sun 21/04/2024

Lorelle Meets The Obsolete, The Lexington review - forceful Mexicans generate an irresistible sonic whirlpool | reviews, news & interviews

Lorelle Meets The Obsolete, The Lexington review - forceful Mexicans generate an irresistible sonic whirlpool

Lorelle Meets The Obsolete, The Lexington review - forceful Mexicans generate an irresistible sonic whirlpool

Where shoegazing goes when it incorporates the power of heavy metal

The core duo of Lorelle Meets The Obsolete: Alberto González and Lorena QuintanillaFernando A. de la Rosa

Can there be too much repetition? Is there a limit to the level of rhythmic insistence which can be tolerated? Judging by the enthused reaction to this sold-out show from Mexico’s Lorelle Meets The Obsolete where a heads down, no-nonsense pulse propelled their set, the answer to these questions is no.

Central to this display of musical determination are drummer Andrea Davì and bassist Fernando Nuti. Both are Italian. Neither are full-time members of Lorelle Meets The Obsolete though each has played on their records, including this year’s Datura album. Whack, whack, whack goes Davì. Thump, thump, thump goes Nuti. Locking together, it approximates a heavy metal take on the motorik of Krautrock stars Harmonia and Neu!

It was instantly clear the studio and live experiences of Lorelle Meets The Obsolete were different

Lorelle Meets The Obsolete are however the core duo of Alberto González and Lorena Quintanilla. He is “the Obsolete,” she is “Lorelle.” The live iteration of the band is the four piece on stage here. Both mainstays play guitar and assorted keyboards and synthesisers, swapping between them. For part of the set, they both play guitar.

Datura caught a different Lorelle Meets The Obsolete to previously. On their five earlier albums, their psychedelic-leaning shoegazing encompassed freak-out maelstroms and the relentlessness of Spacemen 3. This time, the edges were harder – Datura’s 2019 predecessor De Facto had been their toughest album so far – and there were fewer digressions into a squalling hubbub. A kinship was suggested with the contrasting dynamics embraced by Low.

Although “Datura” the song opened the set, as it had the album, it was instantly clear the studio and live experiences were different. This was the musical marker immediately laid down: that the full-bore rhythm-section framework reinforces everything. When, three songs in, Datura’s “Invisible” is played, the sigur rós-like beauty of the album version is supplemented by a forward motion which, it’s soon clear, is unstoppable. Next up “Líneas en hojas,” originally heard on De Facto, confirms it. Lorelle Meets The Obsolete are going for maximum impact.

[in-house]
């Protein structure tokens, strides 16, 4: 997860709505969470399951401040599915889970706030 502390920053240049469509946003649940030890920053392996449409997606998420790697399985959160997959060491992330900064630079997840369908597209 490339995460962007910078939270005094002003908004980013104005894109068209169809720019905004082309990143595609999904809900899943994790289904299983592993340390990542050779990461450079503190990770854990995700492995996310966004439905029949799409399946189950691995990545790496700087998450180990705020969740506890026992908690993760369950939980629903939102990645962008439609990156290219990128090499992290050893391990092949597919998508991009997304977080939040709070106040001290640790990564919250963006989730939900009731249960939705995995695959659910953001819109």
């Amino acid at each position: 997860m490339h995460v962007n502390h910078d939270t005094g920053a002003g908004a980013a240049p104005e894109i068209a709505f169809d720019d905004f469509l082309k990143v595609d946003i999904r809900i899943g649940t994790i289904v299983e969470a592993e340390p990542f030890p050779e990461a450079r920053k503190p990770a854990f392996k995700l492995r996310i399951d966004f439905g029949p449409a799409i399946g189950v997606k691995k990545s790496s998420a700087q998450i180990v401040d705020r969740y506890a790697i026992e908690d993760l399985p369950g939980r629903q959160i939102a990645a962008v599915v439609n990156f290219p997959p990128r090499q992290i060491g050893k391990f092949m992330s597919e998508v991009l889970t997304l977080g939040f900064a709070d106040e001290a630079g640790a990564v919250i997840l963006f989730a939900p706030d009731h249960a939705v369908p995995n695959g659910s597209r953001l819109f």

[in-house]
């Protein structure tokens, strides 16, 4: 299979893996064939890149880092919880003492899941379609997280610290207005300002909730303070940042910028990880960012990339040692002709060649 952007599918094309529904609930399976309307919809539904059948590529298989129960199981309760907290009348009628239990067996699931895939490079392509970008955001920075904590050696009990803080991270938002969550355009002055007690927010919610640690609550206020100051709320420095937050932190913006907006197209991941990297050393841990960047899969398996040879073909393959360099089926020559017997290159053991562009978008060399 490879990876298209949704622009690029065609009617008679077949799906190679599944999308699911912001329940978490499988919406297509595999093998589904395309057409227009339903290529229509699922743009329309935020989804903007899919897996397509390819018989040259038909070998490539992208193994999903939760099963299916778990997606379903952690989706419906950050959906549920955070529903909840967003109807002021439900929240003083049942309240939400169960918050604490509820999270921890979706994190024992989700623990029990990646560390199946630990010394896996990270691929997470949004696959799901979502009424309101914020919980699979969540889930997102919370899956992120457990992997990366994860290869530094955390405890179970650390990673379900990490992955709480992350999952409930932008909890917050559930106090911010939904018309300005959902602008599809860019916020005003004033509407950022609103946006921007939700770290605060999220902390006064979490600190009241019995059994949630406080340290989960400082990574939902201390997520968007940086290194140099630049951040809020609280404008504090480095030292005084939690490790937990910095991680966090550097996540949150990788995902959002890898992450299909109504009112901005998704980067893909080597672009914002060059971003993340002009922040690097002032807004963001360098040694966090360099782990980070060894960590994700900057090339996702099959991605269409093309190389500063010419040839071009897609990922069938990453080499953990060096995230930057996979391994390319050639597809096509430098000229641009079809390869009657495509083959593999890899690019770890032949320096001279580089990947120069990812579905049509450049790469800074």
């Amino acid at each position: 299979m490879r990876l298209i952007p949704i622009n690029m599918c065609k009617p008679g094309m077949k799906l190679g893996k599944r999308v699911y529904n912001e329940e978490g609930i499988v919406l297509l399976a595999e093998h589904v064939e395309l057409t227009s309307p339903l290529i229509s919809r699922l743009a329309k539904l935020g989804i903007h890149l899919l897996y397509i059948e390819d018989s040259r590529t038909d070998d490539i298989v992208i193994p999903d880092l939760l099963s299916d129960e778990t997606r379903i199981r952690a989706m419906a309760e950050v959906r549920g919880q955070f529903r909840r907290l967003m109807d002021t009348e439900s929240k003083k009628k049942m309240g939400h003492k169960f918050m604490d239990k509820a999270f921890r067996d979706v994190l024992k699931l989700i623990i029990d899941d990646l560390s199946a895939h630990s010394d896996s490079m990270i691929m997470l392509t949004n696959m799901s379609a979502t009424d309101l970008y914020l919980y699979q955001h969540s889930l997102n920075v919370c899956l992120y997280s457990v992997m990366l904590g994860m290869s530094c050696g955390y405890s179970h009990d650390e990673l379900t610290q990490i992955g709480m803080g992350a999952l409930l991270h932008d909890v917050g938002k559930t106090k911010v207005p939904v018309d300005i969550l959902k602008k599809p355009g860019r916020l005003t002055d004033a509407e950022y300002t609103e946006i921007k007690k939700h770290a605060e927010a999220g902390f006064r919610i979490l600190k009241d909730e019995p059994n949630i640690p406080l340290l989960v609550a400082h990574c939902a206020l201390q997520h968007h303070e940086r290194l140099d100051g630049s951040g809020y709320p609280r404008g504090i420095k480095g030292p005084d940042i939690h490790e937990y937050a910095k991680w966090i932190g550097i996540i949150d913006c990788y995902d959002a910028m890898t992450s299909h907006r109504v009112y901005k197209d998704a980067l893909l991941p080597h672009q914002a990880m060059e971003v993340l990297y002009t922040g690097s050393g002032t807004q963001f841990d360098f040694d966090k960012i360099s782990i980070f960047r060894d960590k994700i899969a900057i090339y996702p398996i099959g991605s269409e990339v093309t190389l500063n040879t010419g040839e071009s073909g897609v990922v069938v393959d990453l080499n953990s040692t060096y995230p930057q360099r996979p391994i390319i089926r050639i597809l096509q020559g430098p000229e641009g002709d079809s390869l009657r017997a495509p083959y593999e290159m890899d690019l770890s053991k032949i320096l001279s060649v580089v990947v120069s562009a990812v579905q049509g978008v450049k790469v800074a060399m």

During the encore, there are intimations of Hawkwind's 'Space Ritual'

Their hour-long set exerts a stronger-and-stronger pull, similar to being sucked into a whirlpool. While at their keyboards and synthesisers, González and Quintanilla add texture rather than melody lines. On guitar, González is the choppier rhythm player and the less controlled of the two. But when they together embrace feedback, it’s into the territory of “Death Valley ’69” Sonic Youth. Moments imply a familiarity with US Sixties experimentalists The United States Of America or the UK’s Broadcast. “La distinción,” from their 2016 album Balance, has the odd echo of Magazine’s “Feed the Enemy.” During the encore, there are intimations of Hawkwind's Space Ritual.

There is also a correspondingly non-explicit political element. Up to Balance, their lyrics were in, or mostly in, English. For De Facto and Datura, it’s Spanish. The decision to embrace the non-Anglophone was made as a result of friction at the border with the USA. Nonetheless, the set and encore did include the English-language (and older) songs “Art for Free,” “The Sound of all Things” and “What's Holding You?”

As self-contradictory as it seems, this show is a considered demonstration of where Lorelle Meets The Obsolete are now. Yes, it’s about impact, power and surrendering to being in the moment. But it is also about constraining the force generated; analogous to when a spring is coiled. A difficult balance to strike, but it’s achieved with astonishing – and elegant – aplomb.

@MrKieronTyler

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